Felli Fel, a Los Angeles hip-hop station disc jockey. (Barry J. Holmes, 20th TV )
Before "The Soup" or any number of cable television shows filled their airtime with celebrity mockery and current-events satire, morning radio hosts made such bits their stock in trade.
Now, some of those radio hosts will turn the tables and bring their snark and silliness to TV viewers around the country.
"Dish Nation" puts cameras in the studios of drive-time radio shows in Los Angeles, New York, Atlanta and Detroit and gives viewers a best-of collection of jokes and interviews from that day's programs. The half-hour show premieres Monday night at 6:30 on Fox's KTTV-TV Channel 11, and also airs in New York, Atlanta, Detroit, Baltimore, Phoenix and Washington, D.C., for a six-week trial run.
Its creators call it a mix of "TMZ on TV," "Entertainment Tonight" and radio "morning zoos," with jokes about celebrity foibles and misadventures, and interviews with stars from music, movies, television and sports — elements that have long been the bread and butter of morning radio.
Executive producer Madeleine Smithberg describes the show as "the funniest people, in their respective cities, just spinning what's going on in the world into comedy."
The "Dish Nation" lineup features DJ Felli Fel of hip-hop station KPWR-FM (105.9) in Los Angeles and New York's Scott Shannon and Todd Pettengill from adult-contemporary WPLJ-FM. From Atlanta, WHTA-FM features stand-up comedian Rickey Smiley and his eight-member team, who are syndicated to more than 60 radio stations, while Detroit offers Blaine Fowler and Allyson Martinek on WDVD-FM.
"What keeps it grounded is, hopefully, they're talking about the same things our viewers are talking about," Smithberg said.
"Dish Nation" — the "dish" in the name plays off the gossipy content and the satellite feeds from far-flung hosts — will feature segments from each of the cities, interspersed with humorous animation and video elements such as paparazzi-photo slide shows. One example Smithberg gave was a torrent of Kim Kardashian red-carpet images, all of her looking over her shoulder, that highlight her behind.
The graphics and other extras aim to push the program past a mere simulcast, like Don Imus on MSNBC years ago. Smithberg, who was co-creator of "The Daily Show" and, before that, a producer on "Late Night With David Letterman," noted how much crafting is necessary in programs like those, with jokes rewritten countless times and the additions of graphics and B-roll film. The efforts of live radio hosts, on the other hand, are more high-wire act.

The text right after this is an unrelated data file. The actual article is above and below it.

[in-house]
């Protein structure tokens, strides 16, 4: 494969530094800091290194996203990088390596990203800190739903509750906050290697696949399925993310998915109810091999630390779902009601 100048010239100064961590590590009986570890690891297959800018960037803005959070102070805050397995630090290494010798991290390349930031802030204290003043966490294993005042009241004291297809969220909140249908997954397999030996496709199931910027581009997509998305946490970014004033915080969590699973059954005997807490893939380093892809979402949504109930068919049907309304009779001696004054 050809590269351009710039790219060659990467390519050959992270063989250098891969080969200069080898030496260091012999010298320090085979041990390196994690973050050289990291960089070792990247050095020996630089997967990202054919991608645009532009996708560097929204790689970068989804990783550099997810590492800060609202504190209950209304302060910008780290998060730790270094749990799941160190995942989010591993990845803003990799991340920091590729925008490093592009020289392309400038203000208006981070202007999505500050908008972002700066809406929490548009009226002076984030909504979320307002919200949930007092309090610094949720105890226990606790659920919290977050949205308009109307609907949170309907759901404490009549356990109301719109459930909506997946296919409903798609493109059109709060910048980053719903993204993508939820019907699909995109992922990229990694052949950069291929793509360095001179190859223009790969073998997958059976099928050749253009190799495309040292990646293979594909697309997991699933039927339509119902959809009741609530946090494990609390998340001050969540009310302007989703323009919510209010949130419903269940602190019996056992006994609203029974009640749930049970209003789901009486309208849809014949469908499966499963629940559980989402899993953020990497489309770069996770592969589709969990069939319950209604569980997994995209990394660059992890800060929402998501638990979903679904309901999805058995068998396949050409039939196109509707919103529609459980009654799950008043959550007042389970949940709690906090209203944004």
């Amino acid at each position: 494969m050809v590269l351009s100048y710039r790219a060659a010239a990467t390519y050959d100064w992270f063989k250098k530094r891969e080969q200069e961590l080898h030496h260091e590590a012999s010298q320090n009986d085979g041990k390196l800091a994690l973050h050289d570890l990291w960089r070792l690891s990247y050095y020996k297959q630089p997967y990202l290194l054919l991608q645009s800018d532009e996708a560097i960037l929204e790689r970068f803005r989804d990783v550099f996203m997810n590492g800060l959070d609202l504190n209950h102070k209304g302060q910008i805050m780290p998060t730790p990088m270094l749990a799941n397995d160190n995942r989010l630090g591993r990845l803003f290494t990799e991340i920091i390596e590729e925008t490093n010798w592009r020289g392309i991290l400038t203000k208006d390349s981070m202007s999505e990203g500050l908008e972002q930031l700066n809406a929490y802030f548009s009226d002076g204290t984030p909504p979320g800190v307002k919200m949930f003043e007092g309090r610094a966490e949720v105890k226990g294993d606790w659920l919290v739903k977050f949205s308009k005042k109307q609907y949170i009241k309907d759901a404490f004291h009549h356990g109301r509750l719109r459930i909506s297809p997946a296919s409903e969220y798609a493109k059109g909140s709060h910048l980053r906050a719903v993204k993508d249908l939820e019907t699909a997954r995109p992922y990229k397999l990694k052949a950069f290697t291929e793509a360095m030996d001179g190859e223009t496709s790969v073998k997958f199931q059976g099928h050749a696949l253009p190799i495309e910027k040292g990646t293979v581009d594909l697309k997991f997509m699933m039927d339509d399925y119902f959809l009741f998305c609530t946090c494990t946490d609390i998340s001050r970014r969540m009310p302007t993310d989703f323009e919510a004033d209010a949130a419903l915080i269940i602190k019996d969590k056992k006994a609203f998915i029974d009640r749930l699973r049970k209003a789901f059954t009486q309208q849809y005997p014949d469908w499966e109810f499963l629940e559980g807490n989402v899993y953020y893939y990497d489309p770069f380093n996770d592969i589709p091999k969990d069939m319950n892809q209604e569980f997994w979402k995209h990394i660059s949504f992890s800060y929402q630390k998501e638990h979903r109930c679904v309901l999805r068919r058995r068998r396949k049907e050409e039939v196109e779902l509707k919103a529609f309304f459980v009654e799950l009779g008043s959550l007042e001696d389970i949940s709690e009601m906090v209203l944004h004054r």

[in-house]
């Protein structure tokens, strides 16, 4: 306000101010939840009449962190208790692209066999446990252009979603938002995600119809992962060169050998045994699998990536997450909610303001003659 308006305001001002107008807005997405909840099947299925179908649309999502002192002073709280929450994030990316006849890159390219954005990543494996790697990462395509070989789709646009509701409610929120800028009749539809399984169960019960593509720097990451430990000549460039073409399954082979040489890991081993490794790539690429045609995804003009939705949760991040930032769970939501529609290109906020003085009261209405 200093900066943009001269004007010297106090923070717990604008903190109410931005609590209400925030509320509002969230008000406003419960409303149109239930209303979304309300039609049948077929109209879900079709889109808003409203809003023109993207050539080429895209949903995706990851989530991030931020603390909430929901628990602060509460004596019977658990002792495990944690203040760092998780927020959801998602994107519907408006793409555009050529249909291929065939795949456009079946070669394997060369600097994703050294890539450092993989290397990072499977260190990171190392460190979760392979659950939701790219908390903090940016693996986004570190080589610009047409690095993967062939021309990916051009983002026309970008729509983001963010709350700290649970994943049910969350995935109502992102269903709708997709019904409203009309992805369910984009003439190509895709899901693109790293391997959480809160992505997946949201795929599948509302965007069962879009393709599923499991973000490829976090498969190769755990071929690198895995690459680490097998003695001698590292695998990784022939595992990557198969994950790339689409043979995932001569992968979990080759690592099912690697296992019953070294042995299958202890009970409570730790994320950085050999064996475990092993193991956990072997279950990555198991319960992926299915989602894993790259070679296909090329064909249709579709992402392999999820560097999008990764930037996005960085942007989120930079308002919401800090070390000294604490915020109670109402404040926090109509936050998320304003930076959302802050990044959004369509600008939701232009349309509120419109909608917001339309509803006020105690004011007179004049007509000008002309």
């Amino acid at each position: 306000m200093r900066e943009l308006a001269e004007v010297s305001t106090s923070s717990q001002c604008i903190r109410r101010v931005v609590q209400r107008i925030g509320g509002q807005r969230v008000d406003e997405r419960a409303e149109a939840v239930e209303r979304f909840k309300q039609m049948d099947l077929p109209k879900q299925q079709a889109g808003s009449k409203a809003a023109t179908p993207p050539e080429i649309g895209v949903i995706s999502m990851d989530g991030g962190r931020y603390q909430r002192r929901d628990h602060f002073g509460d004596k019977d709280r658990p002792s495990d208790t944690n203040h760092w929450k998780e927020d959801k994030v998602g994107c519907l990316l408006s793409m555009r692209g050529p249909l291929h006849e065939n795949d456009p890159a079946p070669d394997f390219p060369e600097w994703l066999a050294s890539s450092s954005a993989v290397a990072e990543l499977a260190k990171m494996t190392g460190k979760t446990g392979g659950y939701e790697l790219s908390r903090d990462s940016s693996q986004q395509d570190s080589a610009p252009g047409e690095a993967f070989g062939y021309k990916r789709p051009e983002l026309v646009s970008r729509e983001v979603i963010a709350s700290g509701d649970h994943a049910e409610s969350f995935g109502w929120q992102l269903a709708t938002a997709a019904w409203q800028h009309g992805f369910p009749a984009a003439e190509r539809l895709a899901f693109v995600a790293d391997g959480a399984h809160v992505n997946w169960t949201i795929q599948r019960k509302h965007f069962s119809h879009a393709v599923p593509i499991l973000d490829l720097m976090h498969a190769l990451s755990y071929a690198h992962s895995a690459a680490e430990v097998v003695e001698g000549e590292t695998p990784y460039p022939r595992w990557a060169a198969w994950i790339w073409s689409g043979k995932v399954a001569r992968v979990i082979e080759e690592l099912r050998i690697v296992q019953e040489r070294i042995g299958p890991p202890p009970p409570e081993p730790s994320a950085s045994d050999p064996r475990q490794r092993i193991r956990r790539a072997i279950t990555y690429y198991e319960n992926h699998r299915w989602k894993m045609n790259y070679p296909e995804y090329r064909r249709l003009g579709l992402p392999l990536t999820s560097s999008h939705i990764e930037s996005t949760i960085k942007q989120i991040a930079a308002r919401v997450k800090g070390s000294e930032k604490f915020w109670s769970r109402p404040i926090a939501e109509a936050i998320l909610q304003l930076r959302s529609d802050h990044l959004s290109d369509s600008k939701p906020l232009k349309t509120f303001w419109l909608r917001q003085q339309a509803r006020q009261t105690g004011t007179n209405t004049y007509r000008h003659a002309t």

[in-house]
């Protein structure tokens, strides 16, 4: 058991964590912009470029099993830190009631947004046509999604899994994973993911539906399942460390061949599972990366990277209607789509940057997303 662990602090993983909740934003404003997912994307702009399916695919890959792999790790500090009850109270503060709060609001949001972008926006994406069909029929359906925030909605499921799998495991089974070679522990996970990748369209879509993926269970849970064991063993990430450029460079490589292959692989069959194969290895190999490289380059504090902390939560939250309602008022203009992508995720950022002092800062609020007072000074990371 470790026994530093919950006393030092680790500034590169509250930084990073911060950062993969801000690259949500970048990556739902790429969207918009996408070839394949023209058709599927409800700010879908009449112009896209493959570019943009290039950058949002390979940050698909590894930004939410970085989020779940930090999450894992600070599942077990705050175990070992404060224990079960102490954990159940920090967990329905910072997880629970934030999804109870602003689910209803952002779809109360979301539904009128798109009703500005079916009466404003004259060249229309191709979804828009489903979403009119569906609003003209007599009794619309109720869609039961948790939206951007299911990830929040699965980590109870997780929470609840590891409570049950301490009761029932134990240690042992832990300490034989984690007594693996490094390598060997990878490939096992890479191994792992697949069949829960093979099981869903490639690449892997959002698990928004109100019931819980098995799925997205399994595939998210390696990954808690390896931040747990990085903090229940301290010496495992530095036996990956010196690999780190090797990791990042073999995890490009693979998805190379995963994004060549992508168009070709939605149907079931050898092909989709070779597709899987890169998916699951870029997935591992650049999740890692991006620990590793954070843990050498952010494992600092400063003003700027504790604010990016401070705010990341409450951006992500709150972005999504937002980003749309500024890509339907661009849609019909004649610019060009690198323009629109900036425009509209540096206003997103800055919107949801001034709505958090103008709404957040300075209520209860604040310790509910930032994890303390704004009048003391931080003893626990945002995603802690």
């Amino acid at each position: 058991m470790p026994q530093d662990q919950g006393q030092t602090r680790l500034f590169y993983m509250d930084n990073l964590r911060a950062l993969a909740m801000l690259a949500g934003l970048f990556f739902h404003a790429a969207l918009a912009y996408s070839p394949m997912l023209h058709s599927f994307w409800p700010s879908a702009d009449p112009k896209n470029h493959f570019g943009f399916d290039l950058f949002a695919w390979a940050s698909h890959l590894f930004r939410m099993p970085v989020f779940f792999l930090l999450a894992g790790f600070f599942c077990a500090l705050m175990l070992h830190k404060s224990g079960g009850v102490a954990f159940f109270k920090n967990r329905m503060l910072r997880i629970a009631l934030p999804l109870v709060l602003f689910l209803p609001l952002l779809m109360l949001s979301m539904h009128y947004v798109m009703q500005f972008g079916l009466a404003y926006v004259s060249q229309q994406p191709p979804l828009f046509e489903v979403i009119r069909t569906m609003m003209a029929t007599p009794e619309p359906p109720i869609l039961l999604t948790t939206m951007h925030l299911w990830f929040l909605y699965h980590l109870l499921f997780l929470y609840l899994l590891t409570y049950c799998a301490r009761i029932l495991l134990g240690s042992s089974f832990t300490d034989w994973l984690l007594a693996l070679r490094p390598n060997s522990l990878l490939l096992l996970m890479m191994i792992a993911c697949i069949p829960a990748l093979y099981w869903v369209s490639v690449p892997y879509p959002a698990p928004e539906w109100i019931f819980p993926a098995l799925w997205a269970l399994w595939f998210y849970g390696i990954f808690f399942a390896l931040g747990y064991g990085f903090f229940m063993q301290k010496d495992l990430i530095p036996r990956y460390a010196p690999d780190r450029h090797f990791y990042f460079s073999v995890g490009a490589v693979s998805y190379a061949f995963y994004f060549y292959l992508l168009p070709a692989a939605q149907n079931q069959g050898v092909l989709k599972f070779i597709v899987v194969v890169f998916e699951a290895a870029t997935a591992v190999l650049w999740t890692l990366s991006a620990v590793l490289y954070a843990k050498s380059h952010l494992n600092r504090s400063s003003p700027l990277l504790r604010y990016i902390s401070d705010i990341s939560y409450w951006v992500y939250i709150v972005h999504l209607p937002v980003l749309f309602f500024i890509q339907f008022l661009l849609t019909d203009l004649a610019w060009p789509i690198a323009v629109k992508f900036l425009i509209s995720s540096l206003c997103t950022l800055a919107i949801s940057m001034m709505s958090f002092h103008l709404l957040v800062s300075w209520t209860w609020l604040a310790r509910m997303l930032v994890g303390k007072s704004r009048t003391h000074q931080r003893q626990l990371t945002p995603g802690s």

"I've been floored by the material I've been watching," she said, praising the hosts' ability to think on their feet. "For our show to be successful, it really has to come from them. I want it to be as organic as possible."
Fel is the only one whose show isn't in morning drive. He and his cohorts, Michael Bachmann and Krystal Bee — Krystal Bianca Guzman — broadcast from 3 to 7 p.m. weekdays. They tape their "Dish Nation" segments before that; otherwise they'd be done too late to add to the show for East Coast television audiences, Fel explained. A side effect: Los Angeles viewers will be getting fresh material they didn't already hear on his KPWR show.
And because he's not just a radio host but also a club DJ and record producer, Fel said he hopes his music industry background will enrich the program.
"I'm going to try to bring some of my buddies on the show," he said, citing artists he's worked with such as Snoop Dogg, Akon, LMFAO and Kanye West.
He said he's also looking forward to sharing the L.A.-as-entertainment-epicenter perspective with the rest of the country.
"I live here, I work here, I record here, I'm at parties. 'Yeah, guys, I was actually at that party with … whoever.' We run into people at the grocery. Or 'I have a friend that's a friend of Charlie Sheen or Will Smith…' and I can comment," Fel said.
Shannon was a pioneer of the radio morning zoo, first at Tampa's WRBQ-FM in the early 1980s, then in New York, where he took the format to WHTZ-FM and turned Z-100 into the market's top station. He and his partner Pettengill have led off the broadcast day at WPLJ for 20 years.
"Our show is driven by celebrity news and our commentary on everyday events," Shannon said. "It's cynicism with a heart."
But Shannon said they're not about to alter what works on their radio show to cater to television.
"Our main focus and thrust is our radio show, and we don't want to screw that up," he said, though he admitted there might be some "very small changes." "We might look a little nicer or shave when we come to work."